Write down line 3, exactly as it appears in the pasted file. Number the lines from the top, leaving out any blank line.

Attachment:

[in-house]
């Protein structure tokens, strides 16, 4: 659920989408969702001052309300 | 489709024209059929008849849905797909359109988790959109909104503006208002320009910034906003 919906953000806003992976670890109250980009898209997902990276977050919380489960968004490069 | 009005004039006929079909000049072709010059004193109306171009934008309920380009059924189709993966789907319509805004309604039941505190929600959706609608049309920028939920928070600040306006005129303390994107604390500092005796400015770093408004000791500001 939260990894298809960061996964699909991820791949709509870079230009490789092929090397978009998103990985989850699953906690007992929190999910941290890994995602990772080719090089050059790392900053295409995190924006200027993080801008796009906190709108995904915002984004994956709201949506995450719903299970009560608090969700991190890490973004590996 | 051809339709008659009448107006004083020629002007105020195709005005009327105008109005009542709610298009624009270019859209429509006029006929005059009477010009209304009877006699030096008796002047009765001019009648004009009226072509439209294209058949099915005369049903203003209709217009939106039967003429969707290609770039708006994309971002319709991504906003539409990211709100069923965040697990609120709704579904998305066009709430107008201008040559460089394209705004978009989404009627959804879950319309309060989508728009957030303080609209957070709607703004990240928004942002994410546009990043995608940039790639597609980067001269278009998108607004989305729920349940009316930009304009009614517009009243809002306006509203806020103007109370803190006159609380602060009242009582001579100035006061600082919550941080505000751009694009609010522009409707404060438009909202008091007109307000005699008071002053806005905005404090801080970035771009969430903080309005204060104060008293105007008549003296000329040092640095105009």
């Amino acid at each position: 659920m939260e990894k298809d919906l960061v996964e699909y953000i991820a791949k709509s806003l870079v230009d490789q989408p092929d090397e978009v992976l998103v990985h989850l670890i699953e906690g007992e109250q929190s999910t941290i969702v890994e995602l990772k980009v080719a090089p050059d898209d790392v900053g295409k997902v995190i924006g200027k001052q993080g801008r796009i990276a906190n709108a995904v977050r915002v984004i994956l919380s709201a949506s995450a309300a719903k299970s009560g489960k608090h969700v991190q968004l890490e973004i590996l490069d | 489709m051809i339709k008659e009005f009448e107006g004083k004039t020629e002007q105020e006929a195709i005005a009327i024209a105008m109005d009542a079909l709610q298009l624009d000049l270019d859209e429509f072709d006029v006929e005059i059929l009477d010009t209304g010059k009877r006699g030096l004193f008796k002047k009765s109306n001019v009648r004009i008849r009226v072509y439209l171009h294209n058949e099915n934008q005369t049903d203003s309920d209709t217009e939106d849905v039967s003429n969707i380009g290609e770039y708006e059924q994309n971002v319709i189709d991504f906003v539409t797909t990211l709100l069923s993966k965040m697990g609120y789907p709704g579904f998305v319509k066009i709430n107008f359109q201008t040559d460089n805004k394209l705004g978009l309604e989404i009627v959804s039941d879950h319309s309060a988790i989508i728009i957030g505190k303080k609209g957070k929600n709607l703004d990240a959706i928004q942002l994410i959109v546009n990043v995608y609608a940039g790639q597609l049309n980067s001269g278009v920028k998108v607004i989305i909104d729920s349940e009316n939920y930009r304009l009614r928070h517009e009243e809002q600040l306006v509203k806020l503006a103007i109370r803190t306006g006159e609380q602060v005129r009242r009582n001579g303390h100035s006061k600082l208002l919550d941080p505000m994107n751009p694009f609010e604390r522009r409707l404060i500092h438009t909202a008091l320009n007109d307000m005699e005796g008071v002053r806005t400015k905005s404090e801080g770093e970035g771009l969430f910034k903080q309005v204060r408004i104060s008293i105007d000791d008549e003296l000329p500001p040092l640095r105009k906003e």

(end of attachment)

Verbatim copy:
């Amino acid at each position: 659920m939260e990894k298809d919906l960061v996964e699909y953000i991820a791949k709509s806003l870079v230009d490789q989408p092929d090397e978009v992976l998103v990985h989850l670890i699953e906690g007992e109250q929190s999910t941290i969702v890994e995602l990772k980009v080719a090089p050059d898209d790392v900053g295409k997902v995190i924006g200027k001052q993080g801008r796009i990276a906190n709108a995904v977050r915002v984004i994956l919380s709201a949506s995450a309300a719903k299970s009560g489960k608090h969700v991190q968004l890490e973004i590996l490069d | 489709m051809i339709k008659e009005f009448e107006g004083k004039t020629e002007q105020e006929a195709i005005a009327i024209a105008m109005d009542a079909l709610q298009l624009d000049l270019d859209e429509f072709d006029v006929e005059i059929l009477d010009t209304g010059k009877r006699g030096l004193f008796k002047k009765s109306n001019v009648r004009i008849r009226v072509y439209l171009h294209n058949e099915n934008q005369t049903d203003s309920d209709t217009e939106d849905v039967s003429n969707i380009g290609e770039y708006e059924q994309n971002v319709i189709d991504f906003v539409t797909t990211l709100l069923s993966k965040m697990g609120y789907p709704g579904f998305v319509k066009i709430n107008f359109q201008t040559d460089n805004k394209l705004g978009l309604e989404i009627v959804s039941d879950h319309s309060a988790i989508i728009i957030g505190k303080k609209g957070k929600n709607l703004d990240a959706i928004q942002l994410i959109v546009n990043v995608y609608a940039g790639q597609l049309n980067s001269g278009v920028k998108v607004i989305i909104d729920s349940e009316n939920y930009r304009l009614r928070h517009e009243e809002q600040l306006v509203k806020l503006a103007i109370r803190t306006g006159e609380q602060v005129r009242r009582n001579g303390h100035s006061k600082l208002l919550d941080p505000m994107n751009p694009f609010e604390r522009r409707l404060i500092h438009t909202a008091l320009n007109d307000m005699e005796g008071v002053r806005t400015k905005s404090e801080g770093e970035g771009l969430f910034k903080q309005v204060r408004i104060s008293i105007d000791d008549e003296l000329p500001p040092l640095r105009k906003e």